As well as an amazing array of large, blockbuster museums, Milan can also offer some gorgeous house museums, for those that like to enjoy things on a more personal scale. One lovely summer day we decided to visit two of these gems, located in contrasting 1930’s buildings with the bonus of a walk along an extraordinary Art Nouveau street along the way.
We started our day in The Boschi Di Stefano Museum, located in the apartment home that was once shared by Antonio Boschi and Marieda Di Stefano. The building is designed by Piero Portaluppi, who was also the architect of the second home that we visited, the individual family home that is, Villa Necchi Campiglio but let’s not get ahead of ourselves here.
First up, it’s worth mentioning that the Boschi Di Stefano is free to visit. On our arrival we were met by a charming gentleman, who took great delight in telling us that there was “no charge, the owners of the house had wanted everyone to enjoy the collection. Art is for everyone” he continued, “not just the rich.” The building is located on a quiet side street in a residential, yet central part of town. On entering the building, you make your way up an elegant staircase and then enter the apartment.
Lovely as the property is (and it is!), the real star of the show is the incredible array of 20th century art which is crammed into every available piece of wall space. In addition to this there are many lovely pieces of furniture from the same period throughout the property. Apparently the couple acquired over two thousand pieces during their years of collecting, the property displays over 300 of these. These are mainly works by Italian artists such as Sironi, de Chirico and the like. Our genial host though was very keen to point out the large works in the bathroom, were by the British artist Ralph Rumney.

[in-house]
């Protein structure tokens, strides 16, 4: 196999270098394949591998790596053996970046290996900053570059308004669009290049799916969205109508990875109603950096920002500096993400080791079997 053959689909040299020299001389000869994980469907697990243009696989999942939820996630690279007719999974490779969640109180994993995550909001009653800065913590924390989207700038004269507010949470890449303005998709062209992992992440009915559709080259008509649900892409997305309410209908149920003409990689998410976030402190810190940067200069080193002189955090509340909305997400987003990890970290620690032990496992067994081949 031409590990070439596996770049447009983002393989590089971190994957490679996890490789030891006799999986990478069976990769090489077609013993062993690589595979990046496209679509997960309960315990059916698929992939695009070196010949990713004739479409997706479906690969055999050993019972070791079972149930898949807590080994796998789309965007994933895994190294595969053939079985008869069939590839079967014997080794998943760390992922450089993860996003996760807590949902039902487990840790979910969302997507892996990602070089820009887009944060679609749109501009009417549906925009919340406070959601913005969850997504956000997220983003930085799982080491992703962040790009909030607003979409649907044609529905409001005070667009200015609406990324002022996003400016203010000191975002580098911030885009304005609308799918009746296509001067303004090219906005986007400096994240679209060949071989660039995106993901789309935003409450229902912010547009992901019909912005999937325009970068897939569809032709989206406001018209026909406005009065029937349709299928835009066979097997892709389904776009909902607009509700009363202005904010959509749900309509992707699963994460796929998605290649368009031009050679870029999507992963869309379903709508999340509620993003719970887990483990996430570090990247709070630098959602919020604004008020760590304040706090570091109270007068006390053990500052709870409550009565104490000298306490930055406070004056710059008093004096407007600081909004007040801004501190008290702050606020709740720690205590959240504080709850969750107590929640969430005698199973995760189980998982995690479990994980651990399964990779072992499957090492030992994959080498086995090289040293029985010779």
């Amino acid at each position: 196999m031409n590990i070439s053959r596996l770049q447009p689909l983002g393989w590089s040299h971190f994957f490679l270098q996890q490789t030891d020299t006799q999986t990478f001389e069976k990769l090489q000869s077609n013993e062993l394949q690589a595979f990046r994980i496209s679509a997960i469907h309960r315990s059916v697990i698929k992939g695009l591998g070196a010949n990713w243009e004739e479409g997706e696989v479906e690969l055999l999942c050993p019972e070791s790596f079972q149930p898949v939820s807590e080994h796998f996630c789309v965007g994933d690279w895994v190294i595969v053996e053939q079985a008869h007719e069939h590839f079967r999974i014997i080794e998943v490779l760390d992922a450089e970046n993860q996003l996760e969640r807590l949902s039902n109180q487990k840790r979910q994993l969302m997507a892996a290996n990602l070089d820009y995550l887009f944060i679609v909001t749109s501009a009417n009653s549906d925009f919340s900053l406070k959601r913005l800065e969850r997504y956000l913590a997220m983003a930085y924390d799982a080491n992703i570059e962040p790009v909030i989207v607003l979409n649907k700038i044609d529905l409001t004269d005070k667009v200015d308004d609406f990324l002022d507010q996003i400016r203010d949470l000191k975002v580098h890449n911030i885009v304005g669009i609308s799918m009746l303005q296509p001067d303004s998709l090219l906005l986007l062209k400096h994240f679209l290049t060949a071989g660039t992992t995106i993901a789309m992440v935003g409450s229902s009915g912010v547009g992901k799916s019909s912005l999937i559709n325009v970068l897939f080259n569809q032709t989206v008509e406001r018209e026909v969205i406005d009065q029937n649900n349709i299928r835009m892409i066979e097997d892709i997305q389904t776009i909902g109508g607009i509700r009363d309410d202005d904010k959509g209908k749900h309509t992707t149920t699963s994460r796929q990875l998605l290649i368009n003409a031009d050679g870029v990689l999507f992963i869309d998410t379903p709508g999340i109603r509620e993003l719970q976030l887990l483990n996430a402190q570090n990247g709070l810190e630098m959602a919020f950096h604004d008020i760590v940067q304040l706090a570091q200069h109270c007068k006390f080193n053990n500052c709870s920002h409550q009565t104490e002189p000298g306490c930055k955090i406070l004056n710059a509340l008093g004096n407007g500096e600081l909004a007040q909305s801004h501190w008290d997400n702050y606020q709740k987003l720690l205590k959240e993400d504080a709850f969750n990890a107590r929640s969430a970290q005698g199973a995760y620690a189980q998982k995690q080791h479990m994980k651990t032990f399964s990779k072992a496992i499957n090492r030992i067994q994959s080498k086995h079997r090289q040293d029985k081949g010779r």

It’s an amazing property with something to catch your eye in every direction. We were fortunate that the museum was not very busy, so we could almost imagine that we were idly whiling away an hour or so in a friends place. It would have to be a friend with deep pockets and brilliant taste though! A lovely place to spend time in, and don’t forget to admire the stunning floor on the landing and stairwell as you leave.
After leaving this place, we had a simple Pasta meal in one of the many restaurants nearby before heading to one of the most spectacular side streets in the city. The Via Marcello Malpighi has some beautifully decorated buildings from the Art Nouveau era, or the Liberty Style as it is known here. Look up to see stunning work from Stone masons and wonderful, colourfully painted adornments around windows. Casa Galimberti is the star of the street, vibrant figures look out at you as a mass of painted foliage snakes ever upwards. Brilliantly over the top and well worth a little diversion.